Try Loving the Unloved

 | Feb 24, 2012 | 1:30 PM EST  | Comments
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I have spent a lot of time this week thinking about some of the greatest investors of the past few decades. I have tried to steal ideas, concepts and philosophies from the investors and traders who have compiled the best track records and learn what made them great.

I do not just take from the value types: I am an equal-opportunity, free-range philosophy  thief when it comes to the markets. I lifted concepts such as "test everything" and "employ skeptical optimism" from individuals who had success in the futures trading arena. The idea of focusing on neglected firms came from a legendary growth investor.

However, the two philosophies that form the core of my philosophy on the markets come from two value investors. Sir John Templeton advised buying at the point of maximum pessimism. Seth Klarman espoused the idea of being the buyer of last resort as path to investment success.

I like to buy stocks when almost no one else does. When I buy a security and associates look at me as though I have lost my mind, then I know I am probably on the right track. In 2009, buying accidental high-yielders that had fallen dramatically in price in a very short period of time was considered financial suicide. Last year, European and Japanese banks were the least loved assets on the planet. Small banks have gotten no love from investors for the better part of the past three years. So, when the broader market universally hates a sector or asset class, I like to break out my toolbox . Valuation is still the most important factor in my decision, but I love buying stocks that trade below book value or at very low enterprise value (EV)/earnings before interest, taxes, depreciations and amortization (EBITDA) ratios and are the stock market equivalent of nuclear waste.

For the most part, this has worked very well. Stocks such as Foot Locker (FL) and Seagate (STX) that had fallen so far that their once incidental dividends became substantial have tripled over the past three years. My foreign bank holding, Royal Bank of Scotland (RBS), has caught a very strong bid so far this year. Even small banks have recently been attracting some investor attention.

Buying asserts on the cheap when no one else wants them is an approach that has worked very well for me. It requires patience and some amount of fortitude as these stocks usually go lower before they turn around. It helps to be a scale buyer of cheap, unloved assets.

I am now starting to see this type of universal dislike in the natural gas and coal sectors. All the investor attention is on the spiraling price of oil and all the political talk about alternative energy sources is about wind and solar energy. We have a glut of natural gas and the weak economy has dampened demand. The talk of converting cars and trucks to cleaner burning natural gas has died down over the past few years and the commodity really has not been part of the conversation about energy alternatives. Coal is just hated by one and by all, as it is by far the dirtiest fuel source we have. It doesn't help that coal mining is also a messy sometimes dangerous business.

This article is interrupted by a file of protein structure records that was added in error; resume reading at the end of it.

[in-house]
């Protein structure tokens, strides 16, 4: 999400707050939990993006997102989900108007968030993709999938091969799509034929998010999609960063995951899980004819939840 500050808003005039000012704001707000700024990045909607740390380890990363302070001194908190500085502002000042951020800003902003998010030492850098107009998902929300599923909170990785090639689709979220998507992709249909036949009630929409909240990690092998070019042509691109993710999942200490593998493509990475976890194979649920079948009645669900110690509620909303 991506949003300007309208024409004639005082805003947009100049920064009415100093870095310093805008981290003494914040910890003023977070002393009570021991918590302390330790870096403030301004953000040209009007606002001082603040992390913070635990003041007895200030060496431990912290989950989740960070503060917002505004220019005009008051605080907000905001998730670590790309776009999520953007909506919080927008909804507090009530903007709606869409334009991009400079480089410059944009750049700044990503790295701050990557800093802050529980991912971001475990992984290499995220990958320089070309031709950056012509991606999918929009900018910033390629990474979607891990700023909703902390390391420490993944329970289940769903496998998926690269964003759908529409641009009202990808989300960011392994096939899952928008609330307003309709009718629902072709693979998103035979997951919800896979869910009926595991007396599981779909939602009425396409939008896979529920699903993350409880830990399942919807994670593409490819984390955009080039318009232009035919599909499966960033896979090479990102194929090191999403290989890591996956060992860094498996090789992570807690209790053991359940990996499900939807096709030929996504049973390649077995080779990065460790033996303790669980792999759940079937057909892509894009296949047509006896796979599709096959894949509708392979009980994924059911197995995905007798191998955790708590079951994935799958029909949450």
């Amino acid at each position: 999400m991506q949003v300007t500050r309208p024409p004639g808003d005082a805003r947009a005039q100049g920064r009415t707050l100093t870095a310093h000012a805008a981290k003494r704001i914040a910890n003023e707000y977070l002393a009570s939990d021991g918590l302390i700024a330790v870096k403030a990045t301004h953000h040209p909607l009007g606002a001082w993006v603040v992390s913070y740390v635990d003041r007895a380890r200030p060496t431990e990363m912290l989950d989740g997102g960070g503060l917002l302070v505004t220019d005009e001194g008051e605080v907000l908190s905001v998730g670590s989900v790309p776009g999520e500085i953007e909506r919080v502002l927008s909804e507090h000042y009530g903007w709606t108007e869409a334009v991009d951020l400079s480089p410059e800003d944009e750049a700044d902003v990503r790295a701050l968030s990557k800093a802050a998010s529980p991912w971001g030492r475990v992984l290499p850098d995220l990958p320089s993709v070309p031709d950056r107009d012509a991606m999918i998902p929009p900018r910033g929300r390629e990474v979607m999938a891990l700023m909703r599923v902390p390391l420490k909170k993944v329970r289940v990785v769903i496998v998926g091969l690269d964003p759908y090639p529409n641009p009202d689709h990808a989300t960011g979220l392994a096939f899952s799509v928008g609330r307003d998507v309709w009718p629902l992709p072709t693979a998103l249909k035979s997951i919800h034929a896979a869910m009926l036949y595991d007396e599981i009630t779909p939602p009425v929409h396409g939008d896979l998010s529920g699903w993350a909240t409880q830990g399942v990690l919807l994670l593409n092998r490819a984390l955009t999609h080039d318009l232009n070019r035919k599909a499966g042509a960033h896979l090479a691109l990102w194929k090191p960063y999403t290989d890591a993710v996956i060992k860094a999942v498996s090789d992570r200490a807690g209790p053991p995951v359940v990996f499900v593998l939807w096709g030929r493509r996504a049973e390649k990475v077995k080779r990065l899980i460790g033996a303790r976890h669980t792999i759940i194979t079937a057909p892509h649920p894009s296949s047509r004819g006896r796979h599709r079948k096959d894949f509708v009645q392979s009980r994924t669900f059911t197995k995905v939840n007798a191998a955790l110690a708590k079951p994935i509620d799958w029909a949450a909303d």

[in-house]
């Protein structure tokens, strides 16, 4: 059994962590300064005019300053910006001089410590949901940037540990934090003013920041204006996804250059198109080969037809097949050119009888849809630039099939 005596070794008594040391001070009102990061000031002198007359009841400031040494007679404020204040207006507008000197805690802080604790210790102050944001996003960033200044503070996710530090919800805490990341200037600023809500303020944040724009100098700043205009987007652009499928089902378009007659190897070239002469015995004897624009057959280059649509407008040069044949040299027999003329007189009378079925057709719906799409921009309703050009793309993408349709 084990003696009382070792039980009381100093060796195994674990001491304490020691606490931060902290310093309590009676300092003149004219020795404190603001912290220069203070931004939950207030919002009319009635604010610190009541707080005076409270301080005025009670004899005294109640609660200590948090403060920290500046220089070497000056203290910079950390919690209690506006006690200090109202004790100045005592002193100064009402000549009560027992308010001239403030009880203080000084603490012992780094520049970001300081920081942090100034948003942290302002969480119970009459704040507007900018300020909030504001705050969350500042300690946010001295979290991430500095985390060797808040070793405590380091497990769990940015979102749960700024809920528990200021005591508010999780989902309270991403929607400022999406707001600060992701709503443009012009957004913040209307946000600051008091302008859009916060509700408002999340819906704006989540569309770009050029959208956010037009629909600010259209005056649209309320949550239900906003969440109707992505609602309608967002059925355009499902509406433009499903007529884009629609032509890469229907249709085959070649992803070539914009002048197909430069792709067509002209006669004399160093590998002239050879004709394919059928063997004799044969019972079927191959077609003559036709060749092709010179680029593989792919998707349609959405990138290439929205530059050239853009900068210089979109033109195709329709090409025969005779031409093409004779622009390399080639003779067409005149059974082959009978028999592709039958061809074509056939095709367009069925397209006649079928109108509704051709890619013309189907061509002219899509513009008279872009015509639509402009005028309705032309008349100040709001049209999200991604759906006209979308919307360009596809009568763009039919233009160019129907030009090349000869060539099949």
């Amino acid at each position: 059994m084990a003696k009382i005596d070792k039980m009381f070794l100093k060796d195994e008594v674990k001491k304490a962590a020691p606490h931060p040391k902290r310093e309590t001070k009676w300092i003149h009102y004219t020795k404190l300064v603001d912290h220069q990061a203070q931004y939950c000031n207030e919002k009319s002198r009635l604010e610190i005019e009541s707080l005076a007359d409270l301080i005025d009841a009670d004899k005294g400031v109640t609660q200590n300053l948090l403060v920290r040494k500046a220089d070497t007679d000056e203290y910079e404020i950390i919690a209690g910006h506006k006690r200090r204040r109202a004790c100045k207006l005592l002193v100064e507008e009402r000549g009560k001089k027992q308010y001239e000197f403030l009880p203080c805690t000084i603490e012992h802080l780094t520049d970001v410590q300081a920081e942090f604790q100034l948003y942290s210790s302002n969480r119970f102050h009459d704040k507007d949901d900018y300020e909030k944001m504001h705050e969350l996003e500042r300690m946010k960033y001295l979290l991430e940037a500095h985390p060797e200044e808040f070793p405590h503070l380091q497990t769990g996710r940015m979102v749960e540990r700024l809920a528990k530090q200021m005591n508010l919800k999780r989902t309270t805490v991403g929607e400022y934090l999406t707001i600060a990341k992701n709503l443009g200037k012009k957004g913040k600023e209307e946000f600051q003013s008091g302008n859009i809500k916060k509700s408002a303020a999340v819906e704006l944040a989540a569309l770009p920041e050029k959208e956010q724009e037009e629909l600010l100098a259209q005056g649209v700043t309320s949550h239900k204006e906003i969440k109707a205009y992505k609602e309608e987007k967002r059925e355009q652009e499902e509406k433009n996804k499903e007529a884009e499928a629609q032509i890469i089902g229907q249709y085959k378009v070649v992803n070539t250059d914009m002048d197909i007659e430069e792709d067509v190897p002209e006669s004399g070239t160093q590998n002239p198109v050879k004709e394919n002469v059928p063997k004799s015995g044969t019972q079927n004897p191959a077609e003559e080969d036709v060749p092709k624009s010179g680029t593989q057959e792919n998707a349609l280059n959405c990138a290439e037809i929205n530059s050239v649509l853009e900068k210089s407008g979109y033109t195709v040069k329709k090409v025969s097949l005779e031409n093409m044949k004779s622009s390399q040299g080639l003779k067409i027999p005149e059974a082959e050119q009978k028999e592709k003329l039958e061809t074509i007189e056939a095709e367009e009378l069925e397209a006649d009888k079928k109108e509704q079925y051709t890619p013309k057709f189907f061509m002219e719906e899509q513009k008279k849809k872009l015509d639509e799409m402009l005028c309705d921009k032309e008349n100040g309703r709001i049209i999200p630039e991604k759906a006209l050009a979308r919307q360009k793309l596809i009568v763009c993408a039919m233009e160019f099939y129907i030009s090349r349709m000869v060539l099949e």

It is starting to show in both the stocks and the companies' performances. Two companies I own in the natural gas sector, EXCO Resources (XCO) and new distressed equity purchase Penn Virginia (PVA), recently posted disappointing earnings reports. Both lost money and expect to continue to do so. Both are closing gas drilling operations as a result of the weak pricing environment. Industry leader Chesapeake Energy (CHK) is also reducing its drilling capacity and selling assets to fund their operations. We have a lot of natural gas, but no one seems to want the stuff.

It is even worse for coal. Lower natural gas prices mean the many of its larger customers are converting to gas from coal. Regulatory and political pressure on the industry is hurting demand and margins. Key European markets may want coal but no one in this economy can pay for it, so shipments to those markets are down as well. Cola company earnings reports are coming in and showing lower shipments, lower prices and large losses for the last quarter of 2011. The outlook for much of 2012 is also bleak.

It is probably too early to start buying coal and natural gas companies in size. Prices will probably continue to decline for at least the next six months. However, the stocks are cheap and eventually all the natural gas capacity being taken offline will allow for firmer pricing. Coal demand from Asia and other emerging markets is not going to go away and the merger-and-acquisition activity in the industry is going to create leaner companies with economies of scale. I may have to hold the stocks for several years. but I am used to that. There is going to be serious money made in natural gas and coal stocks as they bottom.

Nobody loves these companies and that attracts me.

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